Birds are everywhere. You may even have a birdwatching hotspot in your neighborhood. Here's how to start your search.
Use this BirdNote Field Note to help you plan your next trip!
Go on a field trip with your local bird experts. Use your ZIP code to find your local chapter of the Audubon Society. They’re likely to offer classes, too.
The American Birding Association has lots of information about birding in general – and especially for young birders.
Find a national wildlife refuge or national park near you.
"Birding Trails" have been selected by local bird experts as great places to go birdwatching. A trail is usually a loop of easily drivable destinations. Many states have birding trails of varying lengths. Audubon offers summaries of several birding trails in the western, southern, midwestern, and eastern United States.
An easy way to find plenty of local experts, as well as a great place to go birding, is to attend a birding festival. No matter the month, state, or bird of interest, from the Kachemak Bay Shorebird Festival in Homer, Alaska, to the Whooping Crane Festival in Port Aransas Texas, there's a festival for you.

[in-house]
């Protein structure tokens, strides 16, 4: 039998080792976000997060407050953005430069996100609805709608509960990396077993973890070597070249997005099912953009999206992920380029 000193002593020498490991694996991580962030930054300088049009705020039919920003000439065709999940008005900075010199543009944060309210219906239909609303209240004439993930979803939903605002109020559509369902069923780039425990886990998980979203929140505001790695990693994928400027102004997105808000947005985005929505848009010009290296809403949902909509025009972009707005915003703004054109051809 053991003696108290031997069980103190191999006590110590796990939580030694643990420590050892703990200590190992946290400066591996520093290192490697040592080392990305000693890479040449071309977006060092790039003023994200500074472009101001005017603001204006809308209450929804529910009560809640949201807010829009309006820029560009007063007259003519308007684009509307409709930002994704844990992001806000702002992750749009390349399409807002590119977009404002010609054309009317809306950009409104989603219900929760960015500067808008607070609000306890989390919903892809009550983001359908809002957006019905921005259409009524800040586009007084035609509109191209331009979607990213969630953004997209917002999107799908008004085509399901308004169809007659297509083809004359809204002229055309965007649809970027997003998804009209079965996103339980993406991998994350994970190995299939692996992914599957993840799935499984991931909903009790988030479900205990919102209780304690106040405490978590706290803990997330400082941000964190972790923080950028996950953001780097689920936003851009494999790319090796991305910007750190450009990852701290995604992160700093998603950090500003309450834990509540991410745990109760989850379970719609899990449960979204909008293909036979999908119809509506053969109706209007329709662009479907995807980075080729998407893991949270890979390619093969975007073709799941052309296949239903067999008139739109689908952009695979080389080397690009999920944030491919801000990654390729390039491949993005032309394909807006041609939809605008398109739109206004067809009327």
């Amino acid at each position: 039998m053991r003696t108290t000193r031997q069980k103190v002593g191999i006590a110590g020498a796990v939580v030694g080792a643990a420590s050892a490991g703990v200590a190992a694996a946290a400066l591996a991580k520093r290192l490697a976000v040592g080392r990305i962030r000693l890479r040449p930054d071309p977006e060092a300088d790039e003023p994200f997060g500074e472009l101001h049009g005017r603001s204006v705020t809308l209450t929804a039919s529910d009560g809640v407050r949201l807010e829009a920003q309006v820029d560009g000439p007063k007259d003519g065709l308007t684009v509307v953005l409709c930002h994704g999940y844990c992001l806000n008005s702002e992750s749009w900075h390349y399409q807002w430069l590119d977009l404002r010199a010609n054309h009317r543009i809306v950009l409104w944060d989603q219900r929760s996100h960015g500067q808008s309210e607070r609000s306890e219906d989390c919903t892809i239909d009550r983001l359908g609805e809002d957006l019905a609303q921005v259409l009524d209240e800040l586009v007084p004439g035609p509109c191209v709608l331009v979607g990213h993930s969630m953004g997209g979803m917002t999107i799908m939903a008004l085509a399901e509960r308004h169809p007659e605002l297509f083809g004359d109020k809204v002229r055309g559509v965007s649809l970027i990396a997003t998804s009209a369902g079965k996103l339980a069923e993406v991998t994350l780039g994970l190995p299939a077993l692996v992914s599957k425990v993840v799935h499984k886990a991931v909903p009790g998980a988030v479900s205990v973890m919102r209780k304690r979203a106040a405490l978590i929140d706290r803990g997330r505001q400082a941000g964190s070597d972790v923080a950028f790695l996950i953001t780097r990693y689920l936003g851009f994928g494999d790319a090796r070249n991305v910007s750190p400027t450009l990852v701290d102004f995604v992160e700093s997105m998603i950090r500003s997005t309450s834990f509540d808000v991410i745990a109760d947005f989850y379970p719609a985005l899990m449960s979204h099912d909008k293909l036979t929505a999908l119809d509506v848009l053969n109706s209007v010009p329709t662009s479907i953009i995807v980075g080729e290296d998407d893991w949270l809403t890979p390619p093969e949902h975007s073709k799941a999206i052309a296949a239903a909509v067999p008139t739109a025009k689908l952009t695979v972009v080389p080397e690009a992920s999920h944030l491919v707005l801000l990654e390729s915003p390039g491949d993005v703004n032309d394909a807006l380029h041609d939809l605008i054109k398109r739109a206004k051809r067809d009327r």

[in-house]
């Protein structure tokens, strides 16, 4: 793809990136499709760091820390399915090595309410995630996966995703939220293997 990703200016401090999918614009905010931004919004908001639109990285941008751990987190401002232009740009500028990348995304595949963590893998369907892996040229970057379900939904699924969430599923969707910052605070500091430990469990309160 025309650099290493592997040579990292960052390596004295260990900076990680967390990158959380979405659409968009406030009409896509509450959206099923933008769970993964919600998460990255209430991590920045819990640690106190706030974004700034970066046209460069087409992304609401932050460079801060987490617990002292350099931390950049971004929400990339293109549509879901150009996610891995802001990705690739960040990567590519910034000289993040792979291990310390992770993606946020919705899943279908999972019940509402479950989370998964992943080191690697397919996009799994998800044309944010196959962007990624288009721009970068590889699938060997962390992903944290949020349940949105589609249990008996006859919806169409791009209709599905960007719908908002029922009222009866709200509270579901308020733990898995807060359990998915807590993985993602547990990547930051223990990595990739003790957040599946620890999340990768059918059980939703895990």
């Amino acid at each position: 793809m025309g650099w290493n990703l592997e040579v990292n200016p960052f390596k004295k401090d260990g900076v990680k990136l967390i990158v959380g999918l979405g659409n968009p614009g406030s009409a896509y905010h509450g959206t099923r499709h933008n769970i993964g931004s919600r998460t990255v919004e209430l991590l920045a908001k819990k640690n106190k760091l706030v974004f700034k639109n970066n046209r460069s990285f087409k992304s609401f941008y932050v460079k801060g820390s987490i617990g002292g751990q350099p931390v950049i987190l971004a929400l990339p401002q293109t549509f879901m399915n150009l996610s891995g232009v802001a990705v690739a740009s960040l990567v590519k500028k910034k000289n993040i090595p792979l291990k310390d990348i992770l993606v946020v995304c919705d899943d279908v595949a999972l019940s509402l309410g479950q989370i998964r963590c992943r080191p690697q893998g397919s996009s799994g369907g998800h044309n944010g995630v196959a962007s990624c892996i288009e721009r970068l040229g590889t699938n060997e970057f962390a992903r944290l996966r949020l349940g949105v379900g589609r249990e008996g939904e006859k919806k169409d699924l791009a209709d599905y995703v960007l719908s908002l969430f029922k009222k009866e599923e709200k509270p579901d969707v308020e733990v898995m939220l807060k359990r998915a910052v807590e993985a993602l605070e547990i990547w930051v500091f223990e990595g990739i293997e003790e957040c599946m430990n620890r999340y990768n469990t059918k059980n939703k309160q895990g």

eBird.org is a web resource from the Cornell Lab of Ornithology where birdwatchers can submit their observations. Visit, enter your state, and either select your county or sort through a list of hotspots that are frequently visited by birdwatchers. You will then be able to view a chart of the bird species that have been reported there, by month.
The staff at the Cornell Lab of Ornithology offers their picks for great places to go birdwatching.
Wherever, whenever you go, be sure to wear your binoculars into local businesses — it underscores the economic importance of birds to the locale you're visiting.
California Towhee courtesy of Elizabeth Haslam